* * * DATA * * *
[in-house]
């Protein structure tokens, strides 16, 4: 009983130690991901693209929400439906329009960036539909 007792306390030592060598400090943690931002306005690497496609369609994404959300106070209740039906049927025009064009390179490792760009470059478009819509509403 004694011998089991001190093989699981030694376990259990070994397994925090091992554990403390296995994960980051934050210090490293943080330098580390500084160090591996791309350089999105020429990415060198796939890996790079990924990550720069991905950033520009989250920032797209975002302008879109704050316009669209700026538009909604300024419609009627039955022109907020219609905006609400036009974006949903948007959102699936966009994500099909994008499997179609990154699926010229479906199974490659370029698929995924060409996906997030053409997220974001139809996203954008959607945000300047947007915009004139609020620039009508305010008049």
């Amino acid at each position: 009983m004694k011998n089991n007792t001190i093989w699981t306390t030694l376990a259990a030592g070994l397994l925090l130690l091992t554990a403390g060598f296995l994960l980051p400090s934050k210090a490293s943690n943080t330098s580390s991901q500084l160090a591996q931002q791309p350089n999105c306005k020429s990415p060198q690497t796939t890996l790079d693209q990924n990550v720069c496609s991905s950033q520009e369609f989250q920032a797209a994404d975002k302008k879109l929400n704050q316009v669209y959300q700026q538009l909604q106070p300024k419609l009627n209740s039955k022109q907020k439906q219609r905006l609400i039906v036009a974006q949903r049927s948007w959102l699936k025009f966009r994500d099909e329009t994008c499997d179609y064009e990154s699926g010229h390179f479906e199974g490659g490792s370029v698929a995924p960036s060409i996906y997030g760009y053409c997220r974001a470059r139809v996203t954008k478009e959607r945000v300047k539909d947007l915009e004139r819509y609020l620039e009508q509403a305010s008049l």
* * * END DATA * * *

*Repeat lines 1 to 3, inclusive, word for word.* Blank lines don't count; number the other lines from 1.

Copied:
[in-house]
């Protein structure tokens, strides 16, 4: 009983130690991901693209929400439906329009960036539909 007792306390030592060598400090943690931002306005690497496609369609994404959300106070209740039906049927025009064009390179490792760009470059478009819509509403 004694011998089991001190093989699981030694376990259990070994397994925090091992554990403390296995994960980051934050210090490293943080330098580390500084160090591996791309350089999105020429990415060198796939890996790079990924990550720069991905950033520009989250920032797209975002302008879109704050316009669209700026538009909604300024419609009627039955022109907020219609905006609400036009974006949903948007959102699936966009994500099909994008499997179609990154699926010229479906199974490659370029698929995924060409996906997030053409997220974001139809996203954008959607945000300047947007915009004139609020620039009508305010008049």
């Amino acid at each position: 009983m004694k011998n089991n007792t001190i093989w699981t306390t030694l376990a259990a030592g070994l397994l925090l130690l091992t554990a403390g060598f296995l994960l980051p400090s934050k210090a490293s943690n943080t330098s580390s991901q500084l160090a591996q931002q791309p350089n999105c306005k020429s990415p060198q690497t796939t890996l790079d693209q990924n990550v720069c496609s991905s950033q520009e369609f989250q920032a797209a994404d975002k302008k879109l929400n704050q316009v669209y959300q700026q538009l909604q106070p300024k419609l009627n209740s039955k022109q907020k439906q219609r905006l609400i039906v036009a974006q949903r049927s948007w959102l699936k025009f966009r994500d099909e329009t994008c499997d179609y064009e990154s699926g010229h390179f479906e199974g490659g490792s370029v698929a995924p960036s060409i996906y997030g760009y053409c997220r974001a470059r139809v996203t954008k478009e959607r945000v300047k539909d947007l915009e004139r819509y609020l620039e009508q509403a305010s008049l």